Over two lakh member doctors of the Indian Medical Association (IMA) have strongly urged the union health ministry to withstand all tobacco industry resistance and implement the 85% pictorial health warnings on tobacco packages enforced from April 1, 2016.
Maharashtra FDA is the first government body to have begun a crackdown on distributors selling the products without appropriate warnings. Doctors say large and graphic pack warnings are critical for India because of its low literacy levels. The warnings will effectively communicate the range of diseases caused due to tobacco use, discourage non-users, including youth from starting and encourage current users to stop.
“Other countries may have large text warnings but we need to reach out to those who are unable to read. Therefore, 85% pictorial health warnings are necessary in India,” said Dr SS Agarwal, national president of IMA. “The skyrocketing health costs of tobacco use in India, which stand at 1,04,500 crore rupees, have devastating effects on the lives of people as well as the economy. Those working in or affiliated to the tobacco industry must publicly acknowledge the harsh consequences of tobacco use and their capacities must be built to become community based quit counselors as an alternate employment opportunity,” he said.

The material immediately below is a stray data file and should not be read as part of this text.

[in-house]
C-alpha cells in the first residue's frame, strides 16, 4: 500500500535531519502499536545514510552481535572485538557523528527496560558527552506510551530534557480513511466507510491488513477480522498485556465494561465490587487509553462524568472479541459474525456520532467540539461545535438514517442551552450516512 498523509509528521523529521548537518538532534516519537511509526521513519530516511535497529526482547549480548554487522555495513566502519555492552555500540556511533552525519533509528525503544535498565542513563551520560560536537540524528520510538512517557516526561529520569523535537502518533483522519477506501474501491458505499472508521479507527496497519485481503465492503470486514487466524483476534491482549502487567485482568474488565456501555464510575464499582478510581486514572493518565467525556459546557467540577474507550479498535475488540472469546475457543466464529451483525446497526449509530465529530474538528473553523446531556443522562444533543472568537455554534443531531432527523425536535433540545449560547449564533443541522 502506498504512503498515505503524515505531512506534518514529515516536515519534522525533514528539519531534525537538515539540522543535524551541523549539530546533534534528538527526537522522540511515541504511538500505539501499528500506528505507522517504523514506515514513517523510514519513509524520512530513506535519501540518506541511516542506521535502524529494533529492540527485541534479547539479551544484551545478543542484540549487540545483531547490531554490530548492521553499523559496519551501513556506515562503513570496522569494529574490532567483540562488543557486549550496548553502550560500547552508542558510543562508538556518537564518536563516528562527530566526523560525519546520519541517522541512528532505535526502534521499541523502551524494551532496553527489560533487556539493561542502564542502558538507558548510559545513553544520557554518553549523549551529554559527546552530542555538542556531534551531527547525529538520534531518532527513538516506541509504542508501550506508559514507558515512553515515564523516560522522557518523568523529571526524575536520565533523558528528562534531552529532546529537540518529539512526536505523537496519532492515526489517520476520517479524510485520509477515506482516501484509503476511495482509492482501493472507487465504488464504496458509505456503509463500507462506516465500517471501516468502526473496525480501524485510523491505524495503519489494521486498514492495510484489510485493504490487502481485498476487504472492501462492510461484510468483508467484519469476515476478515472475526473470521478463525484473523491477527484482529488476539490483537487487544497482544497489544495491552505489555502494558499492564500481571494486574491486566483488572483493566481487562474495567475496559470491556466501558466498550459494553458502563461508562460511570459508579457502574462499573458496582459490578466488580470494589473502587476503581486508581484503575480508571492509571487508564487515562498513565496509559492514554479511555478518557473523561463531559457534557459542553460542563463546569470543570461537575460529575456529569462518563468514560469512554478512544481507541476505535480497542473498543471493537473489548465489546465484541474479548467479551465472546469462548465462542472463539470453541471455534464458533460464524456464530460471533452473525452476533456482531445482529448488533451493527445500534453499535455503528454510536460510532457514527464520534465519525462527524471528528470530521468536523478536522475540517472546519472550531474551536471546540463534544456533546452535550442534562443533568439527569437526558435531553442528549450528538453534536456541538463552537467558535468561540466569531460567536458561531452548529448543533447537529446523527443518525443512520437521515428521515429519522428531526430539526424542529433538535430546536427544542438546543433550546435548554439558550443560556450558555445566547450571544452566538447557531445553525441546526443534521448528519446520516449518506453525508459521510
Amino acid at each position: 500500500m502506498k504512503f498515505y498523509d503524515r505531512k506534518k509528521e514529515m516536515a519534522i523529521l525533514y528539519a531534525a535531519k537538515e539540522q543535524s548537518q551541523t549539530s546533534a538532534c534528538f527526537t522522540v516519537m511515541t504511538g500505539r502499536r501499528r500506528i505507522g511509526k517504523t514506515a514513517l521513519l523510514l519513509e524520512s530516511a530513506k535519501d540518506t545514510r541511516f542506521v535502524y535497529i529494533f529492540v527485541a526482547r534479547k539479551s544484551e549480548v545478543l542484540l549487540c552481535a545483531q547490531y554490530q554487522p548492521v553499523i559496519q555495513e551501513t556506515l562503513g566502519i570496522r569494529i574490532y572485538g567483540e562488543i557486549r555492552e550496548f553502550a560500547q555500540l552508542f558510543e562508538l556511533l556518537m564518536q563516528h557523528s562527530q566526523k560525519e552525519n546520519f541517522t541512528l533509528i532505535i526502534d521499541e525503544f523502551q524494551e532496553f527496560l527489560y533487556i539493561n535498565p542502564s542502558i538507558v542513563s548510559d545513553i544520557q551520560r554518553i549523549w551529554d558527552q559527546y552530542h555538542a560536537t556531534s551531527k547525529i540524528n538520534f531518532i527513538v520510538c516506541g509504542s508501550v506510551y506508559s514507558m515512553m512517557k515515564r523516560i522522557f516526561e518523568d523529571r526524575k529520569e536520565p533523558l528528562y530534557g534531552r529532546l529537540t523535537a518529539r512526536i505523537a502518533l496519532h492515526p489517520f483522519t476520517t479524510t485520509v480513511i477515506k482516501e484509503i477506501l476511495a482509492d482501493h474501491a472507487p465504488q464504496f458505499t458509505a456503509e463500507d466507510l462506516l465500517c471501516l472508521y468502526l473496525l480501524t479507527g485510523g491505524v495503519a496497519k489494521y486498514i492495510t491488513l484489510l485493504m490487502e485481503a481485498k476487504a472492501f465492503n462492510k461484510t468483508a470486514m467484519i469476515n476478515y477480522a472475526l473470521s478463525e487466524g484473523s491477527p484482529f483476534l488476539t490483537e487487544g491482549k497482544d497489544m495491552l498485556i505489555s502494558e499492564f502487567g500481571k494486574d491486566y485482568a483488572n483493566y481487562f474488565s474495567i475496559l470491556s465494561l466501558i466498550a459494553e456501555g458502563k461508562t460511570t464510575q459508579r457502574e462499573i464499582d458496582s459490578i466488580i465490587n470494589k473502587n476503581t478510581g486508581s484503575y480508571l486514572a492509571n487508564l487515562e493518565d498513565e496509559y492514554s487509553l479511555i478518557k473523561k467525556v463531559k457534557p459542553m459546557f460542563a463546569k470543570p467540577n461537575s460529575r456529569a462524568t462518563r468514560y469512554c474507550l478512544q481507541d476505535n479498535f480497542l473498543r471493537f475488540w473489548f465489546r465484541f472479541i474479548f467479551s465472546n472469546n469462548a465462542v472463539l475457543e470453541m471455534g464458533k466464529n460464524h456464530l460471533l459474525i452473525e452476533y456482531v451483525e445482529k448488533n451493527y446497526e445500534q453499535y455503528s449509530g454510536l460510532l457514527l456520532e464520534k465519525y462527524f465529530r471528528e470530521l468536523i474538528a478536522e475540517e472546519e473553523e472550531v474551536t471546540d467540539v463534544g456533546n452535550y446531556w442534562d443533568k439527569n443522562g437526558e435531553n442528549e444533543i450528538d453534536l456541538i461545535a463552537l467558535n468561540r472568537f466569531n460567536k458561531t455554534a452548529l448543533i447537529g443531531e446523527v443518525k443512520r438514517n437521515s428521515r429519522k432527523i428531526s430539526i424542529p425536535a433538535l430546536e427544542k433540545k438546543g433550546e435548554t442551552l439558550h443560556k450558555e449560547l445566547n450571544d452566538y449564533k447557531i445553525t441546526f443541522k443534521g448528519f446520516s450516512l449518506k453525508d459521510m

He further added that the issue of illicit trade of tobacco products is unrelated to pictorial health warnings and large warnings do not affect such trade activities. “We are against illicit trade of all products, which must be dealt with stringent action by the Government,” he said.
“IMA only has one direct interest: to save lives. Workers engaged in tobacco production have to deal with several debilitating medical conditions like green tobacco sickness in the farms and lung diseases in the bidi factories. These people must transition to other sectors. The government is enforcing measures like the 85% pack warnings to de-normalize tobacco use, so as to protect youth and poor from becoming addicted to tobacco. We fully support this initiative”, Aggarwal added.Share This